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Torah Commentary
Vayigash (December 22, 2012)

David Mintz, Cantorial Intern

WITH THE Union for Reform Judaism’s publication of the Women’s Torah Commentary and more recently, the Modern Men’s Torah Commentary, much has been made of biblical gender roles. Indeed, the expectations on both male and female characters in the Torah often are difficult for us to understand from a modern perspective. And as we’ve seen in the saga of Joseph and his brothers, climaxing this week in Parashat Vayigash, some of these characters seem to be demonstrating a type of immature masculinity. You might call it acting like a tough guy.

We’ve certainly seen this behavior in the brothers, as they came together as a mob, capturing Joseph and selling him into slavery. But at this point in the story, Joseph adopts a similar attitude. The very same Joseph who once was a slave, who had been thrown into prison, now has climbed the ranks and has been promoted to a high position in the Egyptian court. With his brothers standing before him, unable to recognize their brother Joseph behind his royal clothing, Joseph tests his brothers’ loyalty to one another. He frames his youngest brother, Benjamin, for theft, threatening to throw him into prison. With the tables being turned, Joseph now is acting like a tough guy in his own right — exerting his power over his brothers, just as they once exerted their power in numbers over him.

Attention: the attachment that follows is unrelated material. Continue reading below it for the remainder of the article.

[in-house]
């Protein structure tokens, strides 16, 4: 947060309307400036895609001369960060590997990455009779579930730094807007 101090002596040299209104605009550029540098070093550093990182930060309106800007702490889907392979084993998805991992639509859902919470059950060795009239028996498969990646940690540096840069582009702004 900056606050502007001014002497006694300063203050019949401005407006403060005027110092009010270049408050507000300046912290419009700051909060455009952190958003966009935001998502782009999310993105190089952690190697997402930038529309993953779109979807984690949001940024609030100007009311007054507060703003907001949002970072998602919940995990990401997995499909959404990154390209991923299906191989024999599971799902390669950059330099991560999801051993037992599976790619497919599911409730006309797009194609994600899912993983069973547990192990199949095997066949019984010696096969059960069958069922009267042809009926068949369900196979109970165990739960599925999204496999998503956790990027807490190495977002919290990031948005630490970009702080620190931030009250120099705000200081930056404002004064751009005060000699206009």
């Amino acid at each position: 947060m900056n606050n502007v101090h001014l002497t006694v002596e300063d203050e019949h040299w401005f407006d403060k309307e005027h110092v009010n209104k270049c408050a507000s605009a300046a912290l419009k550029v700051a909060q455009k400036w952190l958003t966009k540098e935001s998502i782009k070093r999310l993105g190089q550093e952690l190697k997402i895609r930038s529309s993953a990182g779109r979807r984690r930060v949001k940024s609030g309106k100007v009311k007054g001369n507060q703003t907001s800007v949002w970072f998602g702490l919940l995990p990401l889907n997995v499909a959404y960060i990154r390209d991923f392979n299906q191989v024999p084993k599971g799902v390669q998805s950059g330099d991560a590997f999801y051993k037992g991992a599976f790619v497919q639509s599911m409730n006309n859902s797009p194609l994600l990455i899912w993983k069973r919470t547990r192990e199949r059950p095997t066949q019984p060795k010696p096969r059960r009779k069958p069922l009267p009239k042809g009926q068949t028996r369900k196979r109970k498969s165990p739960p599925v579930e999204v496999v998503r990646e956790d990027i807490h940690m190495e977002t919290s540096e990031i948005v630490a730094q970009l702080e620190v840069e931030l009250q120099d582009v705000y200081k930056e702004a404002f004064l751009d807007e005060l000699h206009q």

The problem with acting tough, however, is that it rarely demonstrates actual strength. The strong exterior eventually breaks, and inevitably, eternal truths come forward. Judah stands before Joseph and offers a deeply moving, 17-verse plea on Benjamin’s behalf, begging that he (Judah) be imprisoned in place of his brother. The amount of text devoted to Judah’s plea demonstrates the significance of this moment in its own right, but let us not forget the importance of Judah, as a leader among his brothers, shedding the immature masculinity that has defined them for so long. And after hearing Judah’s plea in which he invokes their father’s name 11 times, Joseph finally breaks, as well. “I am Joseph,” he tells them. “Is my father really still alive?”

These characters may demonstrate an immature type of masculinity. They may put across a tough-guy attitude, but at their core they remain true to what really matters — their relationship to one another. And the power of this connection seems to transcend the volatility of even the most extreme narrative of estrangement. In the end, both Joseph and Judah drop their tough exteriors and relent in moments of weakness. But what they show us is that this weakness is a real strength.

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